More than 30 health and community organisation leaders have called on Reconciliation Australia to distance itself from Woolworths over a controversial Dan Murphy's megastore in Darwin.
A letter sent to Reconciliation Australia chief executive Karen Mundine on Thursday compared the food giant's actions to Rio Tinto and its destruction of an archaeologically rich cave at Juukan Gorge in Western Australia.
Health and community groups opposed to the proposed liquor store say Woolworths' Reconciliation Action Plan and the promises it made to Indigenous Australians aren't in keeping with its actions in the Northern Territory.
They've sent a letter to Ms Mundine calling on Reconciliation Australia to dump the food conglomerate.
"We ask that you revoke Woolworths' Innovate Reconciliation Action Plan and suspend Woolworths from the RAP program," the letter dated February 18 said.
"Together we must take a stand against large corporations ignoring the voices of Aboriginal and Torres Strait Islander communities and organisations."
The group alleged Woolworths was pushing ahead with the store despite knowing it could have a devastating effect on nearby Indigenous communities.
It also said Woolworths hadn't sufficiently consulted with community groups or health and social service organisations over the planned store.
"Over the past five years, Woolworths has relentlessly fought to build what will be one of Australia's largest alcohol stores near three dry Aboriginal communities in Darwin," the letter said.
"Just as Rio Tinto was held accountable for the destruction of Juukan Gorge and their RAP was revoked by Reconciliation Australia, Woolworths should also be held accountable for their actions," the letter said.
Woolworth's application to build the bottle shop was approved in December by the NT's Director of Liquor Licensing on the proviso the store closed by 9pm and customers were made to identify where they intended to consume the alcohol they proposed to purchase.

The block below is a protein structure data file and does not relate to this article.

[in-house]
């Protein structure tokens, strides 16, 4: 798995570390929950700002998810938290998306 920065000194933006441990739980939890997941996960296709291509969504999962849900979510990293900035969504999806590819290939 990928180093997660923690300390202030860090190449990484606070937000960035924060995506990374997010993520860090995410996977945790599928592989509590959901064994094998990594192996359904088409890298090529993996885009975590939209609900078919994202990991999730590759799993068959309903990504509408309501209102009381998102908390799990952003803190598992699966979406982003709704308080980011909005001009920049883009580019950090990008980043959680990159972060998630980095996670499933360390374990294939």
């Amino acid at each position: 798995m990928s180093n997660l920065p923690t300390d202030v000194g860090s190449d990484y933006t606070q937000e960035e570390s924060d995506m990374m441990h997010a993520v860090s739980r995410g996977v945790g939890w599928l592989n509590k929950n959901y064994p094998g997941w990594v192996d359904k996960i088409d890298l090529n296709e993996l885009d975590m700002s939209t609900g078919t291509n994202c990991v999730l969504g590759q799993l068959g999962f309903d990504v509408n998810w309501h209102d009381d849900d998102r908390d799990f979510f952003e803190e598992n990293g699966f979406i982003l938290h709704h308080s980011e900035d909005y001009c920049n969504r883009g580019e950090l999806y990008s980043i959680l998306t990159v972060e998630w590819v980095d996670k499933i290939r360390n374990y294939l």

The director said at the time that Dan Murphy's parent company Endeavour Group - which is owned by Woolworths Group - had consulted with Indigenous groups.
A day before the application was approved Woolworths announced it had commissioned an independent panel review of its plans.
It said the panel would review health concerns, stakeholder engagement and the processes behind it.
"While stakeholder engagement has been extensive to date, we acknowledge that there are some in the community that feel they have not been adequately consulted regarding the proposed store," Woolworths Group chairman Gordon Cairns said in a statement at the time.
"The IPR will provide a further opportunity for them and other stakeholders with a legitimate interest in the development to express their views."
The IPR is expected to hand down its report in April.
Reconciliation Australia said it had contacted Woolworths and expressed its concerns about the bottle shop.
"We await the report of the IPR at the end of March and Woolworths Group's response before taking further action," Ms Mundine said.
"The executive and board of Reconciliation Australia make the final decision to remove an organisation from the RAP program, and it is not made lightly."
Endeavour Group has previously agreed to move the proposed bottle store 1.3 kilometres further away from the three nearby dry Indigenous communities.
Reconciliation Australia is a not-for-profit foundation established to promote reconciliation between Indigenous and non-Indigenous Australians.
Australian Associated Press